The Liberal government has released what is likely the most anticipated federal budget of our time, in the midst of a grave economic disruption caused by the COVID pandemic.

On Monday, Deputy Prime Minister Chrystia Freeland unveiled her first budget as Federal Finance Minister. The budget is also the Liberals' first in two years; it announces $101.4 billion in new spending, aimed at both supporting the country through the third COVID wave, and stimulating post-pandemic economic recovery.

The budget, “A Recovery Plan for Jobs, Growth, and Resilience,” shows that the federal deficit is projected to sit at $354.2 billion for 2020, while it's slated to drop to $154.7 billion in the current 2021-22 fiscal year.

The budget shows that $3.8 billion in new and re-assigned funding will be allocated for affordable housing, the Canada Housing Benefit, and other initiatives which will serve to build, convert, or repair 35,000 units across Canada. These funds will be distributed over the course of seven years.

READ: Opinion: What the Liberal Budget Should Introduce for Canada’s Red-Hot Real Estate Market

What's more, the budget shows $612 million will be dedicated to homelessness strategy, including veterans, over two years.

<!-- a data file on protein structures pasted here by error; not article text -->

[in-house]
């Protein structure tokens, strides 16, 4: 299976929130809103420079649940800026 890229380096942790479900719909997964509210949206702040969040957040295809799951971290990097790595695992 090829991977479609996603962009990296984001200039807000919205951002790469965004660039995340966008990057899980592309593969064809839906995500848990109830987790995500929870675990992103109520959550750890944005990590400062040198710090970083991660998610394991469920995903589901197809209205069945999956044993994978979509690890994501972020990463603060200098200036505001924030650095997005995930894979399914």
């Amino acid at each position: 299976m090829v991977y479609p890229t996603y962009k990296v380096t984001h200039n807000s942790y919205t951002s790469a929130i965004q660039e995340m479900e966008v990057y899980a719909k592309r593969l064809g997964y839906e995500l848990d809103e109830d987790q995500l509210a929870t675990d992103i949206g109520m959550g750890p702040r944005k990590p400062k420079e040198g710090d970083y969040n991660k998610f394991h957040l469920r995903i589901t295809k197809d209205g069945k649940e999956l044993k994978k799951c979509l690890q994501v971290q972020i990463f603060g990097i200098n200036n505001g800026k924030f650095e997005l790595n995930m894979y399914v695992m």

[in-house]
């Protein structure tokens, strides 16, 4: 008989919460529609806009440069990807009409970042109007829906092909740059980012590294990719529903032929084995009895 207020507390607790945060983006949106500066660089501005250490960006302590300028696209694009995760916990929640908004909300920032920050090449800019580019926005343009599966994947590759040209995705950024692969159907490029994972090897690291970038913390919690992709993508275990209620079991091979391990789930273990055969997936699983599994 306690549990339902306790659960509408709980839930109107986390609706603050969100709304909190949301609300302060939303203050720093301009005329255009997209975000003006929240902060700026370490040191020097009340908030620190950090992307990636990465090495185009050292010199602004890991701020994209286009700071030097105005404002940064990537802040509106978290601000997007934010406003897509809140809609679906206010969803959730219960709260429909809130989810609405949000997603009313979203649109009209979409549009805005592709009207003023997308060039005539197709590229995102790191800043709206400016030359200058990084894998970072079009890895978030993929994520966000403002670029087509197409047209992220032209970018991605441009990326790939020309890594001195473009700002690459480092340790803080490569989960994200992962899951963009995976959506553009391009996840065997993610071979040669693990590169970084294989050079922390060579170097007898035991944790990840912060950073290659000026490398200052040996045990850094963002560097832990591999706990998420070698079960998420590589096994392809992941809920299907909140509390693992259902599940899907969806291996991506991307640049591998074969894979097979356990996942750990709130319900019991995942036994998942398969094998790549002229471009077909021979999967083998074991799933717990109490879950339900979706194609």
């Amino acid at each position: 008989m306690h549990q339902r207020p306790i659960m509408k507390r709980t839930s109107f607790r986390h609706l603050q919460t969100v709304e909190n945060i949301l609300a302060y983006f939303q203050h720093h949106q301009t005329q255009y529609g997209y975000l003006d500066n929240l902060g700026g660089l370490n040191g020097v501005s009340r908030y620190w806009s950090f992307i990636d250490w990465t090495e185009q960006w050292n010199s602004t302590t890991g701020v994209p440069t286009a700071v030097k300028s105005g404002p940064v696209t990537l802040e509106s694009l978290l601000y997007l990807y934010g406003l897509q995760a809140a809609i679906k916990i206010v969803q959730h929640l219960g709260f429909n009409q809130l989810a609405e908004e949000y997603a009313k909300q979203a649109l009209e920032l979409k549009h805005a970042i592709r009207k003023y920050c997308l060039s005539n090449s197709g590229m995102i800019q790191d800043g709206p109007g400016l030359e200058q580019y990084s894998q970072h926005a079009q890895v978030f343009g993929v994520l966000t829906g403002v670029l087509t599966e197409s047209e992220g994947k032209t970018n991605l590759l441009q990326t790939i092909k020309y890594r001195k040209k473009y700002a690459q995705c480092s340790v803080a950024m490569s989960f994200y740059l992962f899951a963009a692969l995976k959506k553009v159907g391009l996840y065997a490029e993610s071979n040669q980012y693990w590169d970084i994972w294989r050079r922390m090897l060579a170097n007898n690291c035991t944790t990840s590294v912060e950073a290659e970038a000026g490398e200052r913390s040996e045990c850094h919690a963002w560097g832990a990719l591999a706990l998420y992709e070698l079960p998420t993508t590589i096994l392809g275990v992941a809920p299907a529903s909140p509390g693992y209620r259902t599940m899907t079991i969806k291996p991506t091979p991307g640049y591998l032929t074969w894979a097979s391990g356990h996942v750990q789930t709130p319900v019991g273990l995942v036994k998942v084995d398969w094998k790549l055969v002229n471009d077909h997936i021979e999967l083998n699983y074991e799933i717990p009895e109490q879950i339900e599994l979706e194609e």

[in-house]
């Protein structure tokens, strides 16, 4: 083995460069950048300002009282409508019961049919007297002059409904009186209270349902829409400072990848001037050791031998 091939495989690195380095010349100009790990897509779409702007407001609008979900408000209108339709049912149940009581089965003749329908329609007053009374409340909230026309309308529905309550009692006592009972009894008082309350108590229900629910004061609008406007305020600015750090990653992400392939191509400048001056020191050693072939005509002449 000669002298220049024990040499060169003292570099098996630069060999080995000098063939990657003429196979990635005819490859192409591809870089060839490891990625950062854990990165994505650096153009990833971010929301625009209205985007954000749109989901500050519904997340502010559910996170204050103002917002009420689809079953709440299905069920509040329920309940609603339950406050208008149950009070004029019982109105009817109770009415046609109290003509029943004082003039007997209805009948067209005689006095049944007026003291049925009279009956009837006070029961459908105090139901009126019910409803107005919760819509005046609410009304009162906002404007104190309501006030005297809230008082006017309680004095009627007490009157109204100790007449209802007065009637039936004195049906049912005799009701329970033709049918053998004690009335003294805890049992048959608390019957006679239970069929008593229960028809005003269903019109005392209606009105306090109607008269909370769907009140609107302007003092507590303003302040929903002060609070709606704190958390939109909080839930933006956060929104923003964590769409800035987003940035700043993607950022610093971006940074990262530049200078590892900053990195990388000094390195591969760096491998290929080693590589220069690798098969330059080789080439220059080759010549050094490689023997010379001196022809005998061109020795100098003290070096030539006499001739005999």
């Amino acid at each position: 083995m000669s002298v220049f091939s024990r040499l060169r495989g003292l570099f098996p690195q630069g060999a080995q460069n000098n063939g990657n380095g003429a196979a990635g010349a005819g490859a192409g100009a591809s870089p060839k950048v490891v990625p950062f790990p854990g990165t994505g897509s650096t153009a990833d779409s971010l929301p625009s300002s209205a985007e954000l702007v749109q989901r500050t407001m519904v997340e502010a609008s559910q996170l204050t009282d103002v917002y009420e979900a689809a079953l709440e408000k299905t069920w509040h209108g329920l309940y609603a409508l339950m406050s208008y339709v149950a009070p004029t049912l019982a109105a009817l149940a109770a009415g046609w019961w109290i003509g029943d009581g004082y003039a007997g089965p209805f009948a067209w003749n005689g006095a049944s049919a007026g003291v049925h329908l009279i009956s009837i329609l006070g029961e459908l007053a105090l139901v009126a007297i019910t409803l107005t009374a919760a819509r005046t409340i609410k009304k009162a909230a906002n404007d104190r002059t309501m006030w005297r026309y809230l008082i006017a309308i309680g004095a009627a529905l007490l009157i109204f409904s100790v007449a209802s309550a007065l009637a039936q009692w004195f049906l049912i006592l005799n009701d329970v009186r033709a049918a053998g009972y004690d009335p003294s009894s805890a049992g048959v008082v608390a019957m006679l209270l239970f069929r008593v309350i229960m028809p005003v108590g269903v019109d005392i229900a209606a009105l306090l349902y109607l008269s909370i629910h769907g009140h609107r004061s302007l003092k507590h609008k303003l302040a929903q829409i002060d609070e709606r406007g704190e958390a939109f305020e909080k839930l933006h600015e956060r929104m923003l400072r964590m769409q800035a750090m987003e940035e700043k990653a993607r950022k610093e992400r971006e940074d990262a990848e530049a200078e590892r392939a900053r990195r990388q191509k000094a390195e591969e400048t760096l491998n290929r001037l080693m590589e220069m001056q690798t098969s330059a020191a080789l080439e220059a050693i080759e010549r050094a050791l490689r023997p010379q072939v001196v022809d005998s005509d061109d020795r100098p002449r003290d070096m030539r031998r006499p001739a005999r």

"This budget lives up to our promise to do whatever it takes to support canadians in the fight against COVID," said Freeland. "And it makes significant investments in our future."

Leading up to the release of the budget, speculations were swirling in regards to how the Liberals planned to cool the country’s booming housing market.

Benjamin Tal, deputy chief economist at CIBC, said earlier this month that he thought there would be some measures to slow demand, but added, ”the real issue is supply and this is something we need to start working on.”

And while adding supply is a long-term solution, Tal added, “The big issue in the GTA and other places like Vancouver is simply a lack of supply given the significant increase in demand.”

With files from Ainsley Smith.

Affordable Housing